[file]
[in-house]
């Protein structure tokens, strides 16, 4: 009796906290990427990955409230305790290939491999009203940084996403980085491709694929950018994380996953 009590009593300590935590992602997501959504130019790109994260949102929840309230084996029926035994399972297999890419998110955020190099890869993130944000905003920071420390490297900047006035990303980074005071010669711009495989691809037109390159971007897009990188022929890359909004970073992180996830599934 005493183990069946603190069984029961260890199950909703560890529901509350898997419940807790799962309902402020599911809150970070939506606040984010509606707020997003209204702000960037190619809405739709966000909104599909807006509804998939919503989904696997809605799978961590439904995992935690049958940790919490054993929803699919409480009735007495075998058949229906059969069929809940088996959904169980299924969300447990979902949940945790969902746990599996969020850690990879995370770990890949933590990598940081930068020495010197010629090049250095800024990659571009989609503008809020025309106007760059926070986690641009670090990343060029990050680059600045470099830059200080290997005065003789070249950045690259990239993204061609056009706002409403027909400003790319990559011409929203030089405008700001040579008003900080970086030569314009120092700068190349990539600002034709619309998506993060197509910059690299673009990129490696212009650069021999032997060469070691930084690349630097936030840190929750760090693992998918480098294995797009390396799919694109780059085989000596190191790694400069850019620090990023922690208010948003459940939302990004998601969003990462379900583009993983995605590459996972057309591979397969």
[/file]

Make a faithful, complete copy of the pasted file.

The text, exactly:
[in-house]
């Protein structure tokens, strides 16, 4: 009796906290990427990955409230305790290939491999009203940084996403980085491709694929950018994380996953 009590009593300590935590992602997501959504130019790109994260949102929840309230084996029926035994399972297999890419998110955020190099890869993130944000905003920071420390490297900047006035990303980074005071010669711009495989691809037109390159971007897009990188022929890359909004970073992180996830599934 005493183990069946603190069984029961260890199950909703560890529901509350898997419940807790799962309902402020599911809150970070939506606040984010509606707020997003209204702000960037190619809405739709966000909104599909807006509804998939919503989904696997809605799978961590439904995992935690049958940790919490054993929803699919409480009735007495075998058949229906059969069929809940088996959904169980299924969300447990979902949940945790969902746990599996969020850690990879995370770990890949933590990598940081930068020495010197010629090049250095800024990659571009989609503008809020025309106007760059926070986690641009670090990343060029990050680059600045470099830059200080290997005065003789070249950045690259990239993204061609056009706002409403027909400003790319990559011409929203030089405008700001040579008003900080970086030569314009120092700068190349990539600002034709619309998506993060197509910059690299673009990129490696212009650069021999032997060469070691930084690349630097936030840190929750760090693992998918480098294995797009390396799919694109780059085989000596190191790694400069850019620090990023922690208010948003459940939302990004998601969003990462379900583009993983995605590459996972057309591979397969």